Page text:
Bioanalysis Zone

Microfluidic device holds promise for point-of-care Ebola virus detection

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A collaborative team of researchers have developed a microfluidic, chip-based device for reliable detection of Ebola and other viral pathogens. The device uses direct optical detection of viral molecules and due to its portability can be used as a point-of-care device for accurate detection of Ebola in the field. Point-of-care detection of viruses can be used to control outbreaks such as Ebola. The team reported their findings this month in Nature Scientific Reports.

Ebola in West Africa has led to the death of more than 11,000 people since the outbreak in 2014, with new cases still being reported. Currently PCR is the gold standard for detection of the Ebola virus, and works by amplifying the virus’s genetic material. PCR is reliant on DNA; however, Ebola is a RNA virus. Therefore, before Ebola can be detected reverse transcription of the Ebola virus, to create DNA copies of the viral RNA, must be conducted.

“Compared to our system, PCR detection is more complex and requires a laboratory setting,” commented senior author Holger Schmidt, Professor of Optoelectronics at UC Santa Cruz. “We’re detecting the nucleic acids directly, and we achieve a comparable limit of detection to PCR and excellent specificity.”

The system combines a microfluidic chip for sample preparation and an optofluidic chip for optical detection, building on previous research by Schmidt and co-workers to develop optofluidic chip technology for optical analysis of single molecules as they pass through a tiny fluid-filled channel on the chip.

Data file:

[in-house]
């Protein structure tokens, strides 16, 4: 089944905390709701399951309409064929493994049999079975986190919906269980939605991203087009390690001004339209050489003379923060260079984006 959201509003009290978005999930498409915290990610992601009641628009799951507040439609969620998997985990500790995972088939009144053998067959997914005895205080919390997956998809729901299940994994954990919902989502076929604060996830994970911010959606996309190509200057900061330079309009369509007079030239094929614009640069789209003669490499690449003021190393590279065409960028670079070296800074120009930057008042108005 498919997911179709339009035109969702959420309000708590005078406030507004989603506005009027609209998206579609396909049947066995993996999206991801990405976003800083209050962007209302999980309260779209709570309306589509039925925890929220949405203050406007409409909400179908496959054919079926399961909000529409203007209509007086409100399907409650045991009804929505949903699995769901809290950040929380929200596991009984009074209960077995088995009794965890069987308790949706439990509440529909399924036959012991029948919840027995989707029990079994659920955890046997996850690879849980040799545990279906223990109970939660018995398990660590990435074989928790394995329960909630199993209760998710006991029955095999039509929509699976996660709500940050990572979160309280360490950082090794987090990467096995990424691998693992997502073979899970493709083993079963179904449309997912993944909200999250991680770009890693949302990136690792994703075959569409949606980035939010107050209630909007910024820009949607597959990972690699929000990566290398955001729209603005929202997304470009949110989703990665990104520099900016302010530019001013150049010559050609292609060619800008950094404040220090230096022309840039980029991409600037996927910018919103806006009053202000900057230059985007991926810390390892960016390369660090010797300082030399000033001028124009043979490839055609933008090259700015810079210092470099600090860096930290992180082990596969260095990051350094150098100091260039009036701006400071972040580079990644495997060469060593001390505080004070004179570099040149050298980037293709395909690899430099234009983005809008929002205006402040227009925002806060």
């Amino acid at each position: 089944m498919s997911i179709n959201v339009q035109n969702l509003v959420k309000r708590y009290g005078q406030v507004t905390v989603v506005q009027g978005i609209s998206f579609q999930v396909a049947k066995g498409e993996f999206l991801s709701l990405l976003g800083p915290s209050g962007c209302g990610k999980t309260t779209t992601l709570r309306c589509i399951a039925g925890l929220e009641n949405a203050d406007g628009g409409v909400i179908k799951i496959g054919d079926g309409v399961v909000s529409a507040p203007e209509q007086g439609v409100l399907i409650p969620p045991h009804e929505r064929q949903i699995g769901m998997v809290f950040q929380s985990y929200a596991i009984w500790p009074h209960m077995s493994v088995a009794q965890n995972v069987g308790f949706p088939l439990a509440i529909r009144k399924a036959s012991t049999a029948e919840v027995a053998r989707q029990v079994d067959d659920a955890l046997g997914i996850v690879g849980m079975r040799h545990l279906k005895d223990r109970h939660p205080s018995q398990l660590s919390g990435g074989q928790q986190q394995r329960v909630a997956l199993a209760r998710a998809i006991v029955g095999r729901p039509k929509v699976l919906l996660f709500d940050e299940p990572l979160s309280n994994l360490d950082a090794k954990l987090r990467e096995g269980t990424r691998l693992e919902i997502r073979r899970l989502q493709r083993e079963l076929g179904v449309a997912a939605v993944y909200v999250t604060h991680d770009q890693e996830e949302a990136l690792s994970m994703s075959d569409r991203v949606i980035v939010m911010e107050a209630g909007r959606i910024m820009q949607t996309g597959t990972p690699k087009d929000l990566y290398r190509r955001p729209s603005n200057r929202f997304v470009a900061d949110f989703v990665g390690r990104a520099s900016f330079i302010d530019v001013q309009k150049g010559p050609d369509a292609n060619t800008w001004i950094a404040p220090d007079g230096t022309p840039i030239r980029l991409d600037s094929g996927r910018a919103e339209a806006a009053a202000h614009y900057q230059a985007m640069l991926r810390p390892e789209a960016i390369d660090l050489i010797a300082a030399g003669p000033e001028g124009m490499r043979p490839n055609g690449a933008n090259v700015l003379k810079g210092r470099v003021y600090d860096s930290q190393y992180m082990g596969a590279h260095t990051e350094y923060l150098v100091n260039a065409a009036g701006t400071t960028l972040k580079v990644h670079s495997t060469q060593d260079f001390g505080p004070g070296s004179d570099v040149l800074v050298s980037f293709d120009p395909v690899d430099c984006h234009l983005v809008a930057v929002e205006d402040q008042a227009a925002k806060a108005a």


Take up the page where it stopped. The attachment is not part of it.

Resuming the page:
The microfluidic chip is made of a silicon-based polymer, polydimethylsiloxane (PDMS), and has microvalves and fluidic channels to transport the sample between nodes for various sample preparation steps.

The target molecules are isolated when they bind to a matching sequence of synthetic DNA attached to magnetic microbeads. The microbeads are collected with a magnet and are then washed to remove any nontarget molecules. The bound target molecule is then released by heating, labeled with fluorescent markers and transferred to the optofluidic chip for optical detection.

In laboratory tests, using preparations of Ebola virus, Sudan virus and Marburg virus (two related hemorrhagic fever viruses), the device provided sensitive and specific detection of Ebola virus. Also with varying concentrations of Ebola the device provided accurate quantification. Adding a preconcentration step, during sample processing on the microfluidic chip, was found to extend the limit of detection, covering a range comparable to that achieved by PCR analysis.

“The measurements were taken at clinical concentrations covering the entire range of what would be seen in an infected person,” Schmidt noted.

The team has not yet been able to test the system with raw blood samples, which would require additional sample preparation steps and a biosafety level 4 facility.

“We are now building a prototype to bring to the Texas facility so that we can start with a blood sample and do a complete front-to-back analysis,” Schmidt concluded.

Sources: Chip-based technology enables reliable direct detection of Ebola virus; Cai H, Parks JW, Wall TA et al. Optofluidic analysis system for amplification-free, direct detection of Ebola infection. Sci Rep. s 5 (doi:10.1038/srep14494) (2015).

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